New Delhi: The Narendra Modi government on Tuesday told the Supreme Court that the National Judicial Appointment Commission (NJAC) for appointments to higher judiciary had a component of a “hit and trial” experiment for finding the best people for the posts.
Contending that there was an element of uncertainty in every new experiment, Attorney General Mukul Rohatgi told the constitution bench of Justice Jagdish Singh Khehar, Justice J. Chelameswar, Justice Madan B. Lokur, Justice Kurian Joseph and Justice Adarsh Kumar Goel that similarly there was “hit and trial” component in the NJAC.
Urging the court that the NJAC should be given a chance to have its run before being subjected to any critical evaluation, Rohatgi said “God knows” what would eventually emerge from it in terms of selection of judges.
But the court was not convinced.
“Only problem is that we can’t leave it to God. It is not a hit and trial business,” the court told Rohatgi reminding him that it was too serious an issue to be left to “hit and trial” or “God”.
At this, Rohatgi said: “If there could be hit and trial for democracy, hit and trial for secularism, hit and trial for federalism, then why not judiciary. Hit and trial is a part of democracy.”
Attacking the collegium system of appointment as being devoid of “transparency, rules and guidelines and something happening in a closed room away from sunlight”, he however said the blame for the system’s failure lay at the doorsteps of the government, but sought to know if this still prevented the parliament from putting in place a “broad-based, healthier, transparent” NJAC.
At this, the court asked him to give it the names of the people who were “good” and were recommended for appointment to higher judiciary by the government but were not accepted by the collegium.
“Show us one incident, where there was a good material (name recommended). You (government) projected that material and sent it to collegium and it was returned,” it said.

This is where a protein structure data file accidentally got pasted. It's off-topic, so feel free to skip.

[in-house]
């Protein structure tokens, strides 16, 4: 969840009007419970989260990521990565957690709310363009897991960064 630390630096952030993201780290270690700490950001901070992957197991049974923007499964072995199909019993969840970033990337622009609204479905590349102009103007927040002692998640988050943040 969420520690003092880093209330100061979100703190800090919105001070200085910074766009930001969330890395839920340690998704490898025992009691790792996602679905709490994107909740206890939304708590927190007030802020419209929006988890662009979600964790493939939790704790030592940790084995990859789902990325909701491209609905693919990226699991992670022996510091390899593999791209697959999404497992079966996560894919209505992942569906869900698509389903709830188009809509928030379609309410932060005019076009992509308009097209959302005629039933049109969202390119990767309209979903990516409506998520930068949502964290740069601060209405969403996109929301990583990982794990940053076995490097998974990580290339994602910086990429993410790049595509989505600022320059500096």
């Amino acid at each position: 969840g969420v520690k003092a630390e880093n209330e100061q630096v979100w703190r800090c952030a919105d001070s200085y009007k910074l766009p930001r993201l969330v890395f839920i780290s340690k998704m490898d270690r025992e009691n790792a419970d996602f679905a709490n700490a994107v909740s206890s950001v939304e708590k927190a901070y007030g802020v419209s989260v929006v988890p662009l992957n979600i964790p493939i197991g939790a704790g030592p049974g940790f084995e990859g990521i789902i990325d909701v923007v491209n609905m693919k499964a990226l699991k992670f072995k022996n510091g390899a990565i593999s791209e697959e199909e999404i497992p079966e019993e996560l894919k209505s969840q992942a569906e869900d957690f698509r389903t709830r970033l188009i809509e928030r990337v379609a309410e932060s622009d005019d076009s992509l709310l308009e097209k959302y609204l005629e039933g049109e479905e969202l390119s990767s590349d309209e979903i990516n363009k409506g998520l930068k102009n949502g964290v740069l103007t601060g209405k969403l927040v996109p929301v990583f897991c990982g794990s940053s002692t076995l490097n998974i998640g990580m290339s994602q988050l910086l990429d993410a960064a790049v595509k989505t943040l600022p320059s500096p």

Justice Kurian once again asked Rohatgi to furnish the list of the people recommended by the collegium for appointment but returned by the government for reconsideration and the collegium again reiterated the names.
Its query came while addressing the contention that under the collegium system – also known as judges appointing judges – the government has no voice and there was give and take amongst the judges involving “you scratch my back, I will scratch yours” in a closed room without sunlight.
Referring to an instance where after receiving a positive report on the credentials of a person recommended for appointment as judge by the collegium, the government sought another report from the Intelligence Bureau, the court asked: “What is the question or the occasion (for the government) to ask for the second opinion (of the IB)… we want to know the working of the system.”
“It is a question of the working of a system,” the court told the Attorney General as he reiterated his submission that “once a new system (for judges’ appointment) comes, it is not in the provinces of the judiciary to decide on its validity on the basis of comparison with other models (collegium system)”.
The court is hearing a batch of petitions including one by the Supreme Court Advocates on Record Association (SCAORA) along with the Bar Association of India, NGO Centre for Public Interest Litigation and others challenging the constitutional validity of the constitution’s Ninety Nine Amendment Act, 2014 and NJAC Act, 2014.